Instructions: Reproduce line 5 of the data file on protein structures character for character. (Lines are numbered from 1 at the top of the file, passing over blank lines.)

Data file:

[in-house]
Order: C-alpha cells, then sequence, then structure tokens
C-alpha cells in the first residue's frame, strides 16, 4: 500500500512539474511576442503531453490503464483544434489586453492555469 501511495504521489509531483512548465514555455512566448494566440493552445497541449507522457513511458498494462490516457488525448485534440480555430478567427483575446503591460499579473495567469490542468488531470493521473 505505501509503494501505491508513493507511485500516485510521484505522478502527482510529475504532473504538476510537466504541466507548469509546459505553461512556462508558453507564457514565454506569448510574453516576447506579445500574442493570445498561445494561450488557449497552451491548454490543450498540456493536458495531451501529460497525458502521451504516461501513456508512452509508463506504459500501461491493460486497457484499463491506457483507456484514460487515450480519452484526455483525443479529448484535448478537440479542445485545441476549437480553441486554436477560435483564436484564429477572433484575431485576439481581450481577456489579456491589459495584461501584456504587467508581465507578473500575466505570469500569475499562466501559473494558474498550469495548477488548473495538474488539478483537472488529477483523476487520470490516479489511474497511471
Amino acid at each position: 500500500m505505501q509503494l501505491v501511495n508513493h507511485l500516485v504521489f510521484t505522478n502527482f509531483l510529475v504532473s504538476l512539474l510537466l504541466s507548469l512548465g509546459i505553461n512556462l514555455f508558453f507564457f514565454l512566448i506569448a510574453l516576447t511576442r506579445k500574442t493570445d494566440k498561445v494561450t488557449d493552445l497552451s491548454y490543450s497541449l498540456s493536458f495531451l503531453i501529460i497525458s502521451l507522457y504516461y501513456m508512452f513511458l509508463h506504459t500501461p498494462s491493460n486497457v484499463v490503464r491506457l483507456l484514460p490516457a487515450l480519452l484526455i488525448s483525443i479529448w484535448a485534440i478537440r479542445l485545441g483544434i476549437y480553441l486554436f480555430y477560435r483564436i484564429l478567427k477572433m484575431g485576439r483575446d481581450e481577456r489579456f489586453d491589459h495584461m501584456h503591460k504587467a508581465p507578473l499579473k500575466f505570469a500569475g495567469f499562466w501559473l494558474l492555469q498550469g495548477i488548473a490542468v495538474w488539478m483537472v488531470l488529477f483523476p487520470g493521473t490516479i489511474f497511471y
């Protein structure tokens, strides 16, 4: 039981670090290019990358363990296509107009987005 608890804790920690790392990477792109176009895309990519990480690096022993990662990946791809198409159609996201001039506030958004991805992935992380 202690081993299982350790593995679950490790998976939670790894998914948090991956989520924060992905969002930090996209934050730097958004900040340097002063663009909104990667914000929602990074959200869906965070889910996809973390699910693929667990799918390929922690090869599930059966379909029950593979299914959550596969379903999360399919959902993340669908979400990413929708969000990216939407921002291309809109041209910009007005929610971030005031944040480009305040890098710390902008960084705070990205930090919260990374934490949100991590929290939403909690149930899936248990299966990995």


């Protein structure tokens, strides 16, 4: 039981670090290019990358363990296509107009987005 608890804790920690790392990477792109176009895309990519990480690096022993990662990946791809198409159609996201001039506030958004991805992935992380 202690081993299982350790593995679950490790998976939670790894998914948090991956989520924060992905969002930090996209934050730097958004900040340097002063663009909104990667914000929602990074959200869906965070889910996809973390699910693929667990799918390929922690090869599930059966379909029950593979299914959550596969379903999360399919959902993340669908979400990413929708969000990216939407921002291309809109041209910009007005929610971030005031944040480009305040890098710390902008960084705070990205930090919260990374934490949100991590929290939403909690149930899936248990299966990995």